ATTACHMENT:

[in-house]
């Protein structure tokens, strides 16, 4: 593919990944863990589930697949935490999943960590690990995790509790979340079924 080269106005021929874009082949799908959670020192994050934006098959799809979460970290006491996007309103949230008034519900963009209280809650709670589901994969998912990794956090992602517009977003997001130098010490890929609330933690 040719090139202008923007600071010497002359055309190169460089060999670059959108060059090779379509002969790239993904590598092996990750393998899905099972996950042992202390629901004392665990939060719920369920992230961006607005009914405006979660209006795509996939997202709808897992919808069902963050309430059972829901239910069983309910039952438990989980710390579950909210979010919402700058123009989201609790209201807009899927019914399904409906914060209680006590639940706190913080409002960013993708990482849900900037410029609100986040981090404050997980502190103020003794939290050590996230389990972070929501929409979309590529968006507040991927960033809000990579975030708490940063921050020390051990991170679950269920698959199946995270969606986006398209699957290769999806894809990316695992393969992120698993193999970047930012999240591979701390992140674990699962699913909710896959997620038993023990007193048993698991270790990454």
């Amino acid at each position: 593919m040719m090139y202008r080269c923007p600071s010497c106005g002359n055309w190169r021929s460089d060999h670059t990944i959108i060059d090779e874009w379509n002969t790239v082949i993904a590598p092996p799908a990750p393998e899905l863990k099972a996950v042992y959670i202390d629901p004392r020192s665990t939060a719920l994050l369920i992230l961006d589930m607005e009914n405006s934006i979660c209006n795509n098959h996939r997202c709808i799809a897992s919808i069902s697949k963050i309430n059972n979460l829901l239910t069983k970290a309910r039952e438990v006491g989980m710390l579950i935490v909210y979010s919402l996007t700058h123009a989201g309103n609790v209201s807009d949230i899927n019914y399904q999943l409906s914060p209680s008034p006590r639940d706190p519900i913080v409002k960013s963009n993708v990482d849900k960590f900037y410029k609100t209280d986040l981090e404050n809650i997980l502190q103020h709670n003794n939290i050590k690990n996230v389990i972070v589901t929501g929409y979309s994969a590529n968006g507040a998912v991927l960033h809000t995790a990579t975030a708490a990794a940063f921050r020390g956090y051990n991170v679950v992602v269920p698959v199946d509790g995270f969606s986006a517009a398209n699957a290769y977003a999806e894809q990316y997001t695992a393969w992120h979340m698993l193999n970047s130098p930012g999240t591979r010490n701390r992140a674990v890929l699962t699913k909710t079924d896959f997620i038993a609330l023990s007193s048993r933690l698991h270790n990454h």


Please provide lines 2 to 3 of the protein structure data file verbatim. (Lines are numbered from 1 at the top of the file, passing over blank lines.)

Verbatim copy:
């Protein structure tokens, strides 16, 4: 593919990944863990589930697949935490999943960590690990995790509790979340079924 080269106005021929874009082949799908959670020192994050934006098959799809979460970290006491996007309103949230008034519900963009209280809650709670589901994969998912990794956090992602517009977003997001130098010490890929609330933690 040719090139202008923007600071010497002359055309190169460089060999670059959108060059090779379509002969790239993904590598092996990750393998899905099972996950042992202390629901004392665990939060719920369920992230961006607005009914405006979660209006795509996939997202709808897992919808069902963050309430059972829901239910069983309910039952438990989980710390579950909210979010919402700058123009989201609790209201807009899927019914399904409906914060209680006590639940706190913080409002960013993708990482849900900037410029609100986040981090404050997980502190103020003794939290050590996230389990972070929501929409979309590529968006507040991927960033809000990579975030708490940063921050020390051990991170679950269920698959199946995270969606986006398209699957290769999806894809990316695992393969992120698993193999970047930012999240591979701390992140674990699962699913909710896959997620038993023990007193048993698991270790990454």
């Amino acid at each position: 593919m040719m090139y202008r080269c923007p600071s010497c106005g002359n055309w190169r021929s460089d060999h670059t990944i959108i060059d090779e874009w379509n002969t790239v082949i993904a590598p092996p799908a990750p393998e899905l863990k099972a996950v042992y959670i202390d629901p004392r020192s665990t939060a719920l994050l369920i992230l961006d589930m607005e009914n405006s934006i979660c209006n795509n098959h996939r997202c709808i799809a897992s919808i069902s697949k963050i309430n059972n979460l829901l239910t069983k970290a309910r039952e438990v006491g989980m710390l579950i935490v909210y979010s919402l996007t700058h123009a989201g309103n609790v209201s807009d949230i899927n019914y399904q999943l409906s914060p209680s008034p006590r639940d706190p519900i913080v409002k960013s963009n993708v990482d849900k960590f900037y410029k609100t209280d986040l981090e404050n809650i997980l502190q103020h709670n003794n939290i050590k690990n996230v389990i972070v589901t929501g929409y979309s994969a590529n968006g507040a998912v991927l960033h809000t995790a990579t975030a708490a990794a940063f921050r020390g956090y051990n991170v679950v992602v269920p698959v199946d509790g995270f969606s986006a517009a398209n699957a290769y977003a999806e894809q990316y997001t695992a393969w992120h979340m698993l193999n970047s130098p930012g999240t591979r010490n701390r992140a674990v890929l699962t699913k909710t079924d896959f997620i038993a609330l023990s007193s048993r933690l698991h270790n990454h």